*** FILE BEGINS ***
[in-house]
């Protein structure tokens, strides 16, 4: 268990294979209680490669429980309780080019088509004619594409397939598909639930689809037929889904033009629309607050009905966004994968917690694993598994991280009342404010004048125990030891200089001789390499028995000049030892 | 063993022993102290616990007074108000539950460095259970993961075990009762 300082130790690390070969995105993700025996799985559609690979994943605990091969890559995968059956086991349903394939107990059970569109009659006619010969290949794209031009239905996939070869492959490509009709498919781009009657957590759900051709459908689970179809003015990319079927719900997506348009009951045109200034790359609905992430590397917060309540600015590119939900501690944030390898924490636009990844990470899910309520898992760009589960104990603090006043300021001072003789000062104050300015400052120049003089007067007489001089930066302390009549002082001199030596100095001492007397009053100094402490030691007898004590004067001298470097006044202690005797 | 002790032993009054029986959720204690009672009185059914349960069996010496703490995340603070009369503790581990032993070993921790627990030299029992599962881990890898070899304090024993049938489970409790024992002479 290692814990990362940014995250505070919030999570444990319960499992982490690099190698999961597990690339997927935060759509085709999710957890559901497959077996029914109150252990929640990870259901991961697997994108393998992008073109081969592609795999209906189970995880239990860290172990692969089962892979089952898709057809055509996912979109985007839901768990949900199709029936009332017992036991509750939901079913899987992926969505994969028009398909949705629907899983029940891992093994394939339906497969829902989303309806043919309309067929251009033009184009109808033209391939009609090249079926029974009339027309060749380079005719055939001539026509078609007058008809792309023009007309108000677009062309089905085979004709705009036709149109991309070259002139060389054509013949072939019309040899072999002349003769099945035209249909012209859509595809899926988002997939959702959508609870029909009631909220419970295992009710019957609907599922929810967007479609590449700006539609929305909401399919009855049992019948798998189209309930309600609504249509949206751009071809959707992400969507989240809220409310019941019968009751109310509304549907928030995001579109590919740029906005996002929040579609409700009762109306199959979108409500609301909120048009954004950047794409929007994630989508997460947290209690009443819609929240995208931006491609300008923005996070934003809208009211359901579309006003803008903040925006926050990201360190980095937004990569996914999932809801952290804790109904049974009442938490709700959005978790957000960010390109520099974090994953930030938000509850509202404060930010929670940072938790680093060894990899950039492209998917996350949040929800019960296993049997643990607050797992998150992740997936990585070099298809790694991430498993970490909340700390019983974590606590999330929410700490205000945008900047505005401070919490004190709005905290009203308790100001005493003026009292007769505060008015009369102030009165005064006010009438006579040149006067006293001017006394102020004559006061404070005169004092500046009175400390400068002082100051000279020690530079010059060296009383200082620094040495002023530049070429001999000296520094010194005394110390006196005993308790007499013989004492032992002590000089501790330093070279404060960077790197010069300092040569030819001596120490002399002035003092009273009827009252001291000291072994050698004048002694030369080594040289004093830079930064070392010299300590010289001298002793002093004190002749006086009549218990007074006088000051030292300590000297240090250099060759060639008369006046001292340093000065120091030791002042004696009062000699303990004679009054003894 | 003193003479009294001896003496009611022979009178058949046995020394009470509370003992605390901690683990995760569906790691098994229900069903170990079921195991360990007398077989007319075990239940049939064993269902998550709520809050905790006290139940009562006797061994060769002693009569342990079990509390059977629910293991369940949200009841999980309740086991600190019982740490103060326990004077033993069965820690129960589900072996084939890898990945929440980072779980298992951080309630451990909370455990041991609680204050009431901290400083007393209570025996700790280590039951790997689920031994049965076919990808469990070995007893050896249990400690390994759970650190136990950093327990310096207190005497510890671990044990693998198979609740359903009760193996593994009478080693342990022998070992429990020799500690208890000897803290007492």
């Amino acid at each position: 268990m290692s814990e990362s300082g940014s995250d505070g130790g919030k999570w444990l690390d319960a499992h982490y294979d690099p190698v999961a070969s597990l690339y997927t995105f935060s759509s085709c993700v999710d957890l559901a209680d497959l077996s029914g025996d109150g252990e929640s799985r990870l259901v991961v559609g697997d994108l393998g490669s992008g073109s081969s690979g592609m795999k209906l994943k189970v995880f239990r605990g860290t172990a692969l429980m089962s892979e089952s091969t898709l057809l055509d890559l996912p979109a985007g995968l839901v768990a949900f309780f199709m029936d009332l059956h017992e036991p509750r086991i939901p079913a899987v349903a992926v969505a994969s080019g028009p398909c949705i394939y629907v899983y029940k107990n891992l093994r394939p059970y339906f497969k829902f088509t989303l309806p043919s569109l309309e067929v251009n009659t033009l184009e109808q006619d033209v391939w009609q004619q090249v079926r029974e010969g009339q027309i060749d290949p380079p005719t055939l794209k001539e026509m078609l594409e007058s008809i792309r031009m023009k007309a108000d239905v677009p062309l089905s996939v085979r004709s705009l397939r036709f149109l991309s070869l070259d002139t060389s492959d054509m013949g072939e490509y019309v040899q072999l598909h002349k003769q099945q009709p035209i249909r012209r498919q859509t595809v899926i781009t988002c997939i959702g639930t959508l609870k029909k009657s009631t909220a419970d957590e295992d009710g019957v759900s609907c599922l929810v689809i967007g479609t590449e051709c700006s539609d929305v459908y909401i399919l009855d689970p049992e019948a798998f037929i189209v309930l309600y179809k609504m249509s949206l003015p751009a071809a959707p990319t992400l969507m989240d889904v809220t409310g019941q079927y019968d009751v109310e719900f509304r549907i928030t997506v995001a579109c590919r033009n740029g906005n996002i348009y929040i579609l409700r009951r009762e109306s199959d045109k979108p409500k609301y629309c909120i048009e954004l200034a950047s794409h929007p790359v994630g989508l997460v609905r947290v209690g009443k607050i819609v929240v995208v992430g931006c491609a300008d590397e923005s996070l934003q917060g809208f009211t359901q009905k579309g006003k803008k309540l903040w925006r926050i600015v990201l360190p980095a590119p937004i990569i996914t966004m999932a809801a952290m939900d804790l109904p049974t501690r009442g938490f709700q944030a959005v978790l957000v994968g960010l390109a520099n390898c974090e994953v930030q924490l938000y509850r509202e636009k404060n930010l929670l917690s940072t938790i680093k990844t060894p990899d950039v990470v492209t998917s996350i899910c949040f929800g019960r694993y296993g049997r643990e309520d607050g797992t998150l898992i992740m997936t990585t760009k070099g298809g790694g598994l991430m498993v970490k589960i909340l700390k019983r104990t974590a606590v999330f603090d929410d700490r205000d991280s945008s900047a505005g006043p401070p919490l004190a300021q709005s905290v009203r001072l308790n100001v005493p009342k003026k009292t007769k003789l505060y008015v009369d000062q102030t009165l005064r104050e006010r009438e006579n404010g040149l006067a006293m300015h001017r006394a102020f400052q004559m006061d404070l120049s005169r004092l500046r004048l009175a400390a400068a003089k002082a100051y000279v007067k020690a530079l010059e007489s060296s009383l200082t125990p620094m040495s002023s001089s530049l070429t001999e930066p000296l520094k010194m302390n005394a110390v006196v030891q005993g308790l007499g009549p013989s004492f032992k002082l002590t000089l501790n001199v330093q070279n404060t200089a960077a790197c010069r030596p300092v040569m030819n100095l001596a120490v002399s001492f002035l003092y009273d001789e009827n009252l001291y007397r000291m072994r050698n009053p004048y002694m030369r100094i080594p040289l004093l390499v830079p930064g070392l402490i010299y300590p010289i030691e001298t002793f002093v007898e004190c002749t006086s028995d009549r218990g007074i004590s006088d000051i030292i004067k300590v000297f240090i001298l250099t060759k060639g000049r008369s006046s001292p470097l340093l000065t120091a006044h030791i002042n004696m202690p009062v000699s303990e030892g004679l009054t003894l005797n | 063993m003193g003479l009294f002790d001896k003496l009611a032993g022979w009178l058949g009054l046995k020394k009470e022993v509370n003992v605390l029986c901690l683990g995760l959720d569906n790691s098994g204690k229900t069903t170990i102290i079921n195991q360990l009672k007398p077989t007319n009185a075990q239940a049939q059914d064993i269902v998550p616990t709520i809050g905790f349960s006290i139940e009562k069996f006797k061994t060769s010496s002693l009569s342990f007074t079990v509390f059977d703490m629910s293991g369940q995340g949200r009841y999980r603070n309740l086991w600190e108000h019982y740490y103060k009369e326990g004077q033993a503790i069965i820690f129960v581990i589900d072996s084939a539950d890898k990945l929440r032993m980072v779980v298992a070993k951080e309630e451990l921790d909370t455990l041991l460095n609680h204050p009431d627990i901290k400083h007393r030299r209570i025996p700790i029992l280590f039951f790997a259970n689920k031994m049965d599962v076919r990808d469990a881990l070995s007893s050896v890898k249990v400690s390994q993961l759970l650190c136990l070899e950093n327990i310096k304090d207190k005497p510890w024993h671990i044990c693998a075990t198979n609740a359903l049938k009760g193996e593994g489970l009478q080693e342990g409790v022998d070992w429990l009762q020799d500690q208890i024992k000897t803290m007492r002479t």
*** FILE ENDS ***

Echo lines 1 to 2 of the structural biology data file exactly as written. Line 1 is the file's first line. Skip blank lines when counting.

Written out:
[in-house]
């Protein structure tokens, strides 16, 4: 268990294979209680490669429980309780080019088509004619594409397939598909639930689809037929889904033009629309607050009905966004994968917690694993598994991280009342404010004048125990030891200089001789390499028995000049030892 | 063993022993102290616990007074108000539950460095259970993961075990009762 300082130790690390070969995105993700025996799985559609690979994943605990091969890559995968059956086991349903394939107990059970569109009659006619010969290949794209031009239905996939070869492959490509009709498919781009009657957590759900051709459908689970179809003015990319079927719900997506348009009951045109200034790359609905992430590397917060309540600015590119939900501690944030390898924490636009990844990470899910309520898992760009589960104990603090006043300021001072003789000062104050300015400052120049003089007067007489001089930066302390009549002082001199030596100095001492007397009053100094402490030691007898004590004067001298470097006044202690005797 | 002790032993009054029986959720204690009672009185059914349960069996010496703490995340603070009369503790581990032993070993921790627990030299029992599962881990890898070899304090024993049938489970409790024992002479 290692814990990362940014995250505070919030999570444990319960499992982490690099190698999961597990690339997927935060759509085709999710957890559901497959077996029914109150252990929640990870259901991961697997994108393998992008073109081969592609795999209906189970995880239990860290172990692969089962892979089952898709057809055509996912979109985007839901768990949900199709029936009332017992036991509750939901079913899987992926969505994969028009398909949705629907899983029940891992093994394939339906497969829902989303309806043919309309067929251009033009184009109808033209391939009609090249079926029974009339027309060749380079005719055939001539026509078609007058008809792309023009007309108000677009062309089905085979004709705009036709149109991309070259002139060389054509013949072939019309040899072999002349003769099945035209249909012209859509595809899926988002997939959702959508609870029909009631909220419970295992009710019957609907599922929810967007479609590449700006539609929305909401399919009855049992019948798998189209309930309600609504249509949206751009071809959707992400969507989240809220409310019941019968009751109310509304549907928030995001579109590919740029906005996002929040579609409700009762109306199959979108409500609301909120048009954004950047794409929007994630989508997460947290209690009443819609929240995208931006491609300008923005996070934003809208009211359901579309006003803008903040925006926050990201360190980095937004990569996914999932809801952290804790109904049974009442938490709700959005978790957000960010390109520099974090994953930030938000509850509202404060930010929670940072938790680093060894990899950039492209998917996350949040929800019960296993049997643990607050797992998150992740997936990585070099298809790694991430498993970490909340700390019983974590606590999330929410700490205000945008900047505005401070919490004190709005905290009203308790100001005493003026009292007769505060008015009369102030009165005064006010009438006579040149006067006293001017006394102020004559006061404070005169004092500046009175400390400068002082100051000279020690530079010059060296009383200082620094040495002023530049070429001999000296520094010194005394110390006196005993308790007499013989004492032992002590000089501790330093070279404060960077790197010069300092040569030819001596120490002399002035003092009273009827009252001291000291072994050698004048002694030369080594040289004093830079930064070392010299300590010289001298002793002093004190002749006086009549218990007074006088000051030292300590000297240090250099060759060639008369006046001292340093000065120091030791002042004696009062000699303990004679009054003894 | 003193003479009294001896003496009611022979009178058949046995020394009470509370003992605390901690683990995760569906790691098994229900069903170990079921195991360990007398077989007319075990239940049939064993269902998550709520809050905790006290139940009562006797061994060769002693009569342990079990509390059977629910293991369940949200009841999980309740086991600190019982740490103060326990004077033993069965820690129960589900072996084939890898990945929440980072779980298992951080309630451990909370455990041991609680204050009431901290400083007393209570025996700790280590039951790997689920031994049965076919990808469990070995007893050896249990400690390994759970650190136990950093327990310096207190005497510890671990044990693998198979609740359903009760193996593994009478080693342990022998070992429990020799500690208890000897803290007492």